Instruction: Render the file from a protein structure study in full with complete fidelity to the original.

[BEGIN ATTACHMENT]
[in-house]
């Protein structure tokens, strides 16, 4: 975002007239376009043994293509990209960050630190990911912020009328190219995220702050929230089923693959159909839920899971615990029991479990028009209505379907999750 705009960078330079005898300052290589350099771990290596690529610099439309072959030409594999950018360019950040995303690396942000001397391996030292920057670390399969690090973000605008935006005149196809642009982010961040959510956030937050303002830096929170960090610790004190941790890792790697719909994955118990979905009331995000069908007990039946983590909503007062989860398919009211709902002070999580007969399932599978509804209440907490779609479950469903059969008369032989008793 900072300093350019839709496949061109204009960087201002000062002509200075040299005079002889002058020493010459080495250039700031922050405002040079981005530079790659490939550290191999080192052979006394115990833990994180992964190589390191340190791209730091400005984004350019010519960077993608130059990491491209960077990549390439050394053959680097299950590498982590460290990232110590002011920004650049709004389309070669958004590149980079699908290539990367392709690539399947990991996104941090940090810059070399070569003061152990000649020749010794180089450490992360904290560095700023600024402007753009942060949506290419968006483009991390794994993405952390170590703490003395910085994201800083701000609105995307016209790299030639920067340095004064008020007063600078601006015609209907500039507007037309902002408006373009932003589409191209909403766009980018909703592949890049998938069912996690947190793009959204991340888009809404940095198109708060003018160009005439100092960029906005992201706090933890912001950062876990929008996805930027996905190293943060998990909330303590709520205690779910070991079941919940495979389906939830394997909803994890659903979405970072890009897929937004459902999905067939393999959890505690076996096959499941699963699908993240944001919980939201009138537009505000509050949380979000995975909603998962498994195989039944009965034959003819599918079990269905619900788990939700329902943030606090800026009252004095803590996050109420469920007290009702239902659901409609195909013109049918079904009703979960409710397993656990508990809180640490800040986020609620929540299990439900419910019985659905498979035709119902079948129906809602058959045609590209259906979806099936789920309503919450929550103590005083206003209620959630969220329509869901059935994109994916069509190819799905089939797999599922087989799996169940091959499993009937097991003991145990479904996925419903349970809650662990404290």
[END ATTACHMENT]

[in-house]
């Protein structure tokens, strides 16, 4: 975002007239376009043994293509990209960050630190990911912020009328190219995220702050929230089923693959159909839920899971615990029991479990028009209505379907999750 705009960078330079005898300052290589350099771990290596690529610099439309072959030409594999950018360019950040995303690396942000001397391996030292920057670390399969690090973000605008935006005149196809642009982010961040959510956030937050303002830096929170960090610790004190941790890792790697719909994955118990979905009331995000069908007990039946983590909503007062989860398919009211709902002070999580007969399932599978509804209440907490779609479950469903059969008369032989008793 900072300093350019839709496949061109204009960087201002000062002509200075040299005079002889002058020493010459080495250039700031922050405002040079981005530079790659490939550290191999080192052979006394115990833990994180992964190589390191340190791209730091400005984004350019010519960077993608130059990491491209960077990549390439050394053959680097299950590498982590460290990232110590002011920004650049709004389309070669958004590149980079699908290539990367392709690539399947990991996104941090940090810059070399070569003061152990000649020749010794180089450490992360904290560095700023600024402007753009942060949506290419968006483009991390794994993405952390170590703490003395910085994201800083701000609105995307016209790299030639920067340095004064008020007063600078601006015609209907500039507007037309902002408006373009932003589409191209909403766009980018909703592949890049998938069912996690947190793009959204991340888009809404940095198109708060003018160009005439100092960029906005992201706090933890912001950062876990929008996805930027996905190293943060998990909330303590709520205690779910070991079941919940495979389906939830394997909803994890659903979405970072890009897929937004459902999905067939393999959890505690076996096959499941699963699908993240944001919980939201009138537009505000509050949380979000995975909603998962498994195989039944009965034959003819599918079990269905619900788990939700329902943030606090800026009252004095803590996050109420469920007290009702239902659901409609195909013109049918079904009703979960409710397993656990508990809180640490800040986020609620929540299990439900419910019985659905498979035709119902079948129906809602058959045609590209259906979806099936789920309503919450929550103590005083206003209620959630969220329509869901059935994109994916069509190819799905089939797999599922087989799996169940091959499993009937097991003991145990479904996925419903349970809650662990404290």